Traditional tort theory emphasizes individual liability, which is to say that each particular defendant who is to be charged with responsibility must be proceeding negligently. Ordinarily, then, mere presence at the commission of the wrong, or failure to object to it, is not enough to charge one with responsibility inasmuch as there is no duty to take affirmative steps to interfere. Because of that reluctance to countenance inaction as a basis of liability, the common law has persistently refused to impose on a stranger the moral obligation of common humanity to go to the aid of another human being who is in danger, even if the other is in danger of losing his life. The common law rule imposes no independent duty of rescue at all and relieves a bystander from any obligation to provide affirmative aid or emergency assistance, even if the bystander has the ability to help. The underlying rationale for what has come to be known as the innocent bystander rule seems to be that by passive inaction, a defendant has made the injured party's situation no worse, and has merely failed to benefit him by interfering in his affairs.
Defendants were passengers in a car driven by their friend when their vehicle struck a motorcyclist. Defendants continually told the driver not to get them involved. Eventually, all of them left the scene and the motorcyclist was struck by another vehicle and killed. The court agreed that, in circumstances where the driver of an automobile may either be unwilling or unable to seek emergency aid for an individual struck by the car, the passengers' inaction in failing to take simple precautions at little if any cost or inconvenience to them, was actionable based either on an independent legal duty to act or, vicariously, as aiders or abettors who substantially assisted the driver's misconduct by encouraging him to abandon the scene.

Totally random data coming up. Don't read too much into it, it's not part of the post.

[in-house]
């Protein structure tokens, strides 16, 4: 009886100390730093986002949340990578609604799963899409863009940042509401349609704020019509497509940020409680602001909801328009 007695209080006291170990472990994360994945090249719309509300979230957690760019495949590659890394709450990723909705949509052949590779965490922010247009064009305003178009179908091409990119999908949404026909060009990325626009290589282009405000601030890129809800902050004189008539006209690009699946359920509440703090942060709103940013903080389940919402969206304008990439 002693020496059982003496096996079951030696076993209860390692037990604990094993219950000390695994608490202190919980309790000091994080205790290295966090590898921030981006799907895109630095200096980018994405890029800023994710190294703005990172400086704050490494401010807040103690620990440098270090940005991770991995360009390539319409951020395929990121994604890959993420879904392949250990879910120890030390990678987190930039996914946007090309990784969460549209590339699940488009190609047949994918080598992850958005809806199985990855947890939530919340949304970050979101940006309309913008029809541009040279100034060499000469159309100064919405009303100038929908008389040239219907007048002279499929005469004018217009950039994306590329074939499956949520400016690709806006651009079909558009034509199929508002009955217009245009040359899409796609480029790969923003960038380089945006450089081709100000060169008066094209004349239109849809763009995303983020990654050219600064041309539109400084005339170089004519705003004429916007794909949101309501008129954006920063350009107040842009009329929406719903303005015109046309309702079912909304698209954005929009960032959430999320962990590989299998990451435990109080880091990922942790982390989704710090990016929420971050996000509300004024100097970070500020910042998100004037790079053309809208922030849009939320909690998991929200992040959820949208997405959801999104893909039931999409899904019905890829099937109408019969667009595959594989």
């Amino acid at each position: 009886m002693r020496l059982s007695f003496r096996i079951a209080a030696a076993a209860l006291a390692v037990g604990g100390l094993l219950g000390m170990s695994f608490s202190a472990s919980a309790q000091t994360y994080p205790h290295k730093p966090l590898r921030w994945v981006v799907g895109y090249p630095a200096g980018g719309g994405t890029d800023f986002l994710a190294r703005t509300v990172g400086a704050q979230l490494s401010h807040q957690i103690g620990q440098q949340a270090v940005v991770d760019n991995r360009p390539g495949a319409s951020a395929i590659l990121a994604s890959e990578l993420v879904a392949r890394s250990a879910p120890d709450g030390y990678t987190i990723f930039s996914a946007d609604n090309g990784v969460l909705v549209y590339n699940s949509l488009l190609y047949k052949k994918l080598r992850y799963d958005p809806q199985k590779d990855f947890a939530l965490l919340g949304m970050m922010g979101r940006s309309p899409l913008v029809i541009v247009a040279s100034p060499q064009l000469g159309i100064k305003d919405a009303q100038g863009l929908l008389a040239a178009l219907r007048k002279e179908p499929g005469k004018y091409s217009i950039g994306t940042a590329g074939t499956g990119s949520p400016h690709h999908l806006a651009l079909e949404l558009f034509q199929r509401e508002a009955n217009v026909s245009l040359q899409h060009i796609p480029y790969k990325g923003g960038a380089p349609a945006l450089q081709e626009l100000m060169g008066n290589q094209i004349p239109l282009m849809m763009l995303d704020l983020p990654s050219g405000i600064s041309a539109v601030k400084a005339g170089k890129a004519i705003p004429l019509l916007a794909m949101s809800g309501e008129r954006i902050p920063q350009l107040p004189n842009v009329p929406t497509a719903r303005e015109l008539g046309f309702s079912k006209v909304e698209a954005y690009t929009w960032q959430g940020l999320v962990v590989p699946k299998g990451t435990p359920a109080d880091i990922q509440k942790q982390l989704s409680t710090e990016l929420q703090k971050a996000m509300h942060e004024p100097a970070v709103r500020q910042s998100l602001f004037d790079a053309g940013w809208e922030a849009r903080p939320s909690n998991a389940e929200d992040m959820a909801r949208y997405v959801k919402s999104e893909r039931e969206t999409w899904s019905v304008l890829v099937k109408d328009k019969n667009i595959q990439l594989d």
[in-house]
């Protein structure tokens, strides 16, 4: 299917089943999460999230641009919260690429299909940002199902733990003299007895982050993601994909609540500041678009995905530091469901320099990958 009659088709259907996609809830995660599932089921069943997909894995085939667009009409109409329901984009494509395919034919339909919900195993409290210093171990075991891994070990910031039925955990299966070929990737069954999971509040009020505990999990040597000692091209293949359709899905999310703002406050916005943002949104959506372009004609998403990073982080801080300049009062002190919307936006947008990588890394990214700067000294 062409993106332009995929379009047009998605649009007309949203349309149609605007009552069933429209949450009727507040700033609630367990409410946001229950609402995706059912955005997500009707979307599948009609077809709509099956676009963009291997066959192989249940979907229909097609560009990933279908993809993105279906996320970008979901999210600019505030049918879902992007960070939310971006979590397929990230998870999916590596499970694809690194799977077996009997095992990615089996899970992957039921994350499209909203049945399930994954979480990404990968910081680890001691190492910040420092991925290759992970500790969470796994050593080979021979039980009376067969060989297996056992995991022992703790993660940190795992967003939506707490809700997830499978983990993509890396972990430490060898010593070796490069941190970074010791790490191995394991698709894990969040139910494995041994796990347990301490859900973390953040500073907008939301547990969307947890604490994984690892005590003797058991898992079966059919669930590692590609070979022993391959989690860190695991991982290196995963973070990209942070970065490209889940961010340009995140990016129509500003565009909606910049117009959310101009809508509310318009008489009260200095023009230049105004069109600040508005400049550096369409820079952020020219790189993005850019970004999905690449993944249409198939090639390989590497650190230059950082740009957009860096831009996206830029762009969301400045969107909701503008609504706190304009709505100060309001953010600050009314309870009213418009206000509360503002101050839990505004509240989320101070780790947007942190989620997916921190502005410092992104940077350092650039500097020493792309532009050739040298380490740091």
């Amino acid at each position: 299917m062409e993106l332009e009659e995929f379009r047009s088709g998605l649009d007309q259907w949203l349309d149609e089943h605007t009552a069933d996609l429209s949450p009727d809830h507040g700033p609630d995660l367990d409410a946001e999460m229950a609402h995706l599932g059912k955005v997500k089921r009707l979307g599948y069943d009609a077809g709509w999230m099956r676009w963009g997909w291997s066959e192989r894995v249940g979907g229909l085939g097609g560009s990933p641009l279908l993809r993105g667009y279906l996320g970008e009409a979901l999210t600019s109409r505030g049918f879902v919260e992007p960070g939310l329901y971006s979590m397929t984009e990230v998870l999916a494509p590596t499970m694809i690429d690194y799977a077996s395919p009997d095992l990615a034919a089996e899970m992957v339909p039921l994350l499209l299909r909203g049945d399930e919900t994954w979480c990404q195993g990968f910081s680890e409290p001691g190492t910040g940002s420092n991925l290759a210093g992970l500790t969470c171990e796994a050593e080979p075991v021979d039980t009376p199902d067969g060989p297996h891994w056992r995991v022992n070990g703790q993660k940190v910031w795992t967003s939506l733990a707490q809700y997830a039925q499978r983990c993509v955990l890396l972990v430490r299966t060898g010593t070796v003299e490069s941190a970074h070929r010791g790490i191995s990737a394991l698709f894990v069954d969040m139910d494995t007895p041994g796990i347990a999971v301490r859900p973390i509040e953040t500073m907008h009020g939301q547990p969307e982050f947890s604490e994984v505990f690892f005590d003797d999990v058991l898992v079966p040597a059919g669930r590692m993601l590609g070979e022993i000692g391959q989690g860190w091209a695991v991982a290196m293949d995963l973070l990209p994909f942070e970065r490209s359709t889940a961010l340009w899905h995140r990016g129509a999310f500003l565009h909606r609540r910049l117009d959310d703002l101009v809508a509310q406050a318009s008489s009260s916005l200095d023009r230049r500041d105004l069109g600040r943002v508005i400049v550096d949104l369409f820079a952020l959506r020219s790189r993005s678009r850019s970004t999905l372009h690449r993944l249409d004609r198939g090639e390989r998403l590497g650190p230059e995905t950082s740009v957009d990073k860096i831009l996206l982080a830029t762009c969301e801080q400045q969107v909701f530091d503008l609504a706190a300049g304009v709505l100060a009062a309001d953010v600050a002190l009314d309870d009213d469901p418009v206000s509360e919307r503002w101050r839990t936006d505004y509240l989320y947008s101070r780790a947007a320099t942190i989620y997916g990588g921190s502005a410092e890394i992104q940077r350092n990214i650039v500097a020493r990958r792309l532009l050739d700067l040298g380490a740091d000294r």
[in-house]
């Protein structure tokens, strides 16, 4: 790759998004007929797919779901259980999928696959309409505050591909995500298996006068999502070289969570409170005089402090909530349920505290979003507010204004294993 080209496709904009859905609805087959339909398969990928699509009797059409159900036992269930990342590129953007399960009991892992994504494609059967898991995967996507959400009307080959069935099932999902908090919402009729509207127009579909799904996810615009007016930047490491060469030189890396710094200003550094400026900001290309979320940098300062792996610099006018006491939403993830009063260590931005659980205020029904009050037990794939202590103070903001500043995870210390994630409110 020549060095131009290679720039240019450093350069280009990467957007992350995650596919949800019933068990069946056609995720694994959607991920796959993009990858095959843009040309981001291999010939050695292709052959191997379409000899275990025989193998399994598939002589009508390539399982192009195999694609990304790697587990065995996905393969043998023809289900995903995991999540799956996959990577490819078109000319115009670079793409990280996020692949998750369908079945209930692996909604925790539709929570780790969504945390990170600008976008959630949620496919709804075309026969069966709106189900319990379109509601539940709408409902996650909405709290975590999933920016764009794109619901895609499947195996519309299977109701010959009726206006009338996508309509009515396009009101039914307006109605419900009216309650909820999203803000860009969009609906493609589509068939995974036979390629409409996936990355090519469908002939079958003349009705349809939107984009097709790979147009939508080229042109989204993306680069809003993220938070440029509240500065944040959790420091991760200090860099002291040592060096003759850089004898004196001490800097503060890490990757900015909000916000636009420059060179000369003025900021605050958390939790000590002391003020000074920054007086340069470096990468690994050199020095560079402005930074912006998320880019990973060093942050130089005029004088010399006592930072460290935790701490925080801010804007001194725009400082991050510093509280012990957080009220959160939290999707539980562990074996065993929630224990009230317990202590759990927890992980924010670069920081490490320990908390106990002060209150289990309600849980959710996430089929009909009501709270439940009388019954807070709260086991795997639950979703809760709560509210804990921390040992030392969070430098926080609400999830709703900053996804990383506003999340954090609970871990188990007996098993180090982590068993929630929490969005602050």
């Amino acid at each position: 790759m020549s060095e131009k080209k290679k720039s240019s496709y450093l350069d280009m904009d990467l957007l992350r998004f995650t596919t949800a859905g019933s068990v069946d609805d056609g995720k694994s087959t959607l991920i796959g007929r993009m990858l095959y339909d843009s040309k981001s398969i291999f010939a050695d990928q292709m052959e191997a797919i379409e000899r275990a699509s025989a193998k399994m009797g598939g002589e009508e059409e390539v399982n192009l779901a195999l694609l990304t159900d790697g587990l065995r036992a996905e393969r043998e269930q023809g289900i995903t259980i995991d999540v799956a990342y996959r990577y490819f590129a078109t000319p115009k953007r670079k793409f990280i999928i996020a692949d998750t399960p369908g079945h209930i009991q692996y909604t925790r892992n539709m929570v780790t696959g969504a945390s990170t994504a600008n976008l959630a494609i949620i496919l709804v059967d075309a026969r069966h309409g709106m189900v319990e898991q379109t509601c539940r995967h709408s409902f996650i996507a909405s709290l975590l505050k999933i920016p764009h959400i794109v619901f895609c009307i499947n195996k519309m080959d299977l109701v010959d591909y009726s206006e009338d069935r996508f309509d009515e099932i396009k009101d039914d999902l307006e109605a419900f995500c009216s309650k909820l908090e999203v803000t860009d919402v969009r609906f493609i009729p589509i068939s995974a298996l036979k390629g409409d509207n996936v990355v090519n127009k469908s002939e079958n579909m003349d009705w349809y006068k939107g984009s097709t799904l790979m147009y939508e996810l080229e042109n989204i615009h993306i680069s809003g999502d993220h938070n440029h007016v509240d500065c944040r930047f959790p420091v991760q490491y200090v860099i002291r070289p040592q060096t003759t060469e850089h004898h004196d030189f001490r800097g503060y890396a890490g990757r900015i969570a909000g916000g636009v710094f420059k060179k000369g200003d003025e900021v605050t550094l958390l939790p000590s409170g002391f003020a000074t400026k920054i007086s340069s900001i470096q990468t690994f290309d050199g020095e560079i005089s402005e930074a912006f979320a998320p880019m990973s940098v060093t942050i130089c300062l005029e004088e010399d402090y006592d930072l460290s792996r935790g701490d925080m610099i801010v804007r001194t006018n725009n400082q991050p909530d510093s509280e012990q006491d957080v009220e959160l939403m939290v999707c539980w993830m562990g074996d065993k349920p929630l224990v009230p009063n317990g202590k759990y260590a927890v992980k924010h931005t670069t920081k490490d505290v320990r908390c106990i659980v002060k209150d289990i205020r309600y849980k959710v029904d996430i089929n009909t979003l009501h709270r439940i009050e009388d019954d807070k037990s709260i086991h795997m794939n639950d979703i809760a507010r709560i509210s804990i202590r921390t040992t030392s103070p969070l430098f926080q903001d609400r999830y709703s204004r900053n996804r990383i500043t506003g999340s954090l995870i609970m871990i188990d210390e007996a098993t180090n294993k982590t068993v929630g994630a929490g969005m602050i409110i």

Do passengers in a car, in certain circumstances, owe a duty to a pedestrian struck by a driver who is either unwilling or unable to seek emergency aid or assistance himself?
In our view, given the circumstances, the imposition of a duty upon defendants does not offend notions of fairness and common decency and is in accord with public policy. As evidenced by the grant of legislative immunity to volunteers afforded by the Good Samaritan Act, public policy encourages gratuitous assistance by those who have no legal obligation to render it. Simply and obviously, defendants here were far more than innocent bystanders or strangers to the event. On the contrary, the instrumentality of injury in this case was operated for a common purpose and the mutual benefit of defendants, and driven by someone they knew to be exhibiting signs of intoxication. Although Mairs clearly created the initial risk, at the very least the evidence reasonably suggests defendants acquiesced in the conditions that may have helped create it and subsequently in those conditions that further endangered the victim's safety. Defendants therefore bear some relationship not only to the primary wrongdoer but to the incident itself. It is this nexus which distinguishes this case from those defined by mere presence on the scene without more, and therefore implicates policy considerations simply not pertinent to the latter.